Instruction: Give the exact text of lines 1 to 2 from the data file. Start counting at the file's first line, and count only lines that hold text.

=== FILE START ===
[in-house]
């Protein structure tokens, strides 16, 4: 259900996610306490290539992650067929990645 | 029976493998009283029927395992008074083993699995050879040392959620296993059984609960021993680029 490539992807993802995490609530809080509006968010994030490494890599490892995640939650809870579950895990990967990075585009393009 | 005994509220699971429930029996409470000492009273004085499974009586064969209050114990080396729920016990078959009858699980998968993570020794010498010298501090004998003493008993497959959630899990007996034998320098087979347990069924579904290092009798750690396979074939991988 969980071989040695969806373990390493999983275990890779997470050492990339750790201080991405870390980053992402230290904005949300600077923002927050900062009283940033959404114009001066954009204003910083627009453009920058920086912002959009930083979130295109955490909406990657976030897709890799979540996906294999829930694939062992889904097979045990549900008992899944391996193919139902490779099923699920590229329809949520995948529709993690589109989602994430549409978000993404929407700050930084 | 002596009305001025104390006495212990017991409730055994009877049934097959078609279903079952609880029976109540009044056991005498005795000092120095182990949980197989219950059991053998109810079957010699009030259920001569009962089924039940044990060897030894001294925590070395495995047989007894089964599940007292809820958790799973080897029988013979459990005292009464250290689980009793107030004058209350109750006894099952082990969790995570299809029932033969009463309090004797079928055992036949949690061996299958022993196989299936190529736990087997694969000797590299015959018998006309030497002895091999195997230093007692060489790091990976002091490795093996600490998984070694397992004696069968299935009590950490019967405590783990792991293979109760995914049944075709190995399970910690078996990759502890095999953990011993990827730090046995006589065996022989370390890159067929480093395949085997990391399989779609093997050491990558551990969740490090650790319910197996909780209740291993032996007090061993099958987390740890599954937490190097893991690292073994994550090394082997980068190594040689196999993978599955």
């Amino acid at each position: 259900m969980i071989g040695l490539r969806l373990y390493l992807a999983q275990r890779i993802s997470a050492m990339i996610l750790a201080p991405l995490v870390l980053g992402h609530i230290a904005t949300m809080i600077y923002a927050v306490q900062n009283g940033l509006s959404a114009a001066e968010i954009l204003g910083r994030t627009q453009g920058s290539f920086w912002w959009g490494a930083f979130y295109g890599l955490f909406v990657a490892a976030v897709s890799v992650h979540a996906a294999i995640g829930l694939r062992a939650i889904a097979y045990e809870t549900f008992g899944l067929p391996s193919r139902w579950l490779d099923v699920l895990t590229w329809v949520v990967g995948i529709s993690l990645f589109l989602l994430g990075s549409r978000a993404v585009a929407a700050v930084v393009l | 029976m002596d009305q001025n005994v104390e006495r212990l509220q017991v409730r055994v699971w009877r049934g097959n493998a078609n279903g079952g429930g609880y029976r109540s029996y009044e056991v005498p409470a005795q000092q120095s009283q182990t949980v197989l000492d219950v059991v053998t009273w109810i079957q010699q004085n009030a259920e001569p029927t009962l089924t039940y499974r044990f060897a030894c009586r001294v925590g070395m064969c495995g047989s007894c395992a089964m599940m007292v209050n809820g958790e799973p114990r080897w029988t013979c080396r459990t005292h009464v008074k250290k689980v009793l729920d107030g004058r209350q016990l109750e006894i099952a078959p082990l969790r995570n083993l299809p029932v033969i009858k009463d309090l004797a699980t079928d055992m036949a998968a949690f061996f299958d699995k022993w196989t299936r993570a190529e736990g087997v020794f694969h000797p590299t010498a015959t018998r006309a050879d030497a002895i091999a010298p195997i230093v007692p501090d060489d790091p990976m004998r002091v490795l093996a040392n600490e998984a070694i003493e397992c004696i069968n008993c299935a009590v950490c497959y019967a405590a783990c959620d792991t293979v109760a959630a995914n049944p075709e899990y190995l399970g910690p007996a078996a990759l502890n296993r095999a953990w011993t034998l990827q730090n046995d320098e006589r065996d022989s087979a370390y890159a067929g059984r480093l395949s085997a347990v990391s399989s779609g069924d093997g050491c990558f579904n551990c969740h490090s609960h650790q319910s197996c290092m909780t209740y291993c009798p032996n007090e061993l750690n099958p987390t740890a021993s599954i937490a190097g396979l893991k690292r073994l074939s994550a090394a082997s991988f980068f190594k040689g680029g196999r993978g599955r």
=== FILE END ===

[in-house]
């Protein structure tokens, strides 16, 4: 259900996610306490290539992650067929990645 | 029976493998009283029927395992008074083993699995050879040392959620296993059984609960021993680029 490539992807993802995490609530809080509006968010994030490494890599490892995640939650809870579950895990990967990075585009393009 | 005994509220699971429930029996409470000492009273004085499974009586064969209050114990080396729920016990078959009858699980998968993570020794010498010298501090004998003493008993497959959630899990007996034998320098087979347990069924579904290092009798750690396979074939991988 969980071989040695969806373990390493999983275990890779997470050492990339750790201080991405870390980053992402230290904005949300600077923002927050900062009283940033959404114009001066954009204003910083627009453009920058920086912002959009930083979130295109955490909406990657976030897709890799979540996906294999829930694939062992889904097979045990549900008992899944391996193919139902490779099923699920590229329809949520995948529709993690589109989602994430549409978000993404929407700050930084 | 002596009305001025104390006495212990017991409730055994009877049934097959078609279903079952609880029976109540009044056991005498005795000092120095182990949980197989219950059991053998109810079957010699009030259920001569009962089924039940044990060897030894001294925590070395495995047989007894089964599940007292809820958790799973080897029988013979459990005292009464250290689980009793107030004058209350109750006894099952082990969790995570299809029932033969009463309090004797079928055992036949949690061996299958022993196989299936190529736990087997694969000797590299015959018998006309030497002895091999195997230093007692060489790091990976002091490795093996600490998984070694397992004696069968299935009590950490019967405590783990792991293979109760995914049944075709190995399970910690078996990759502890095999953990011993990827730090046995006589065996022989370390890159067929480093395949085997990391399989779609093997050491990558551990969740490090650790319910197996909780209740291993032996007090061993099958987390740890599954937490190097893991690292073994994550090394082997980068190594040689196999993978599955």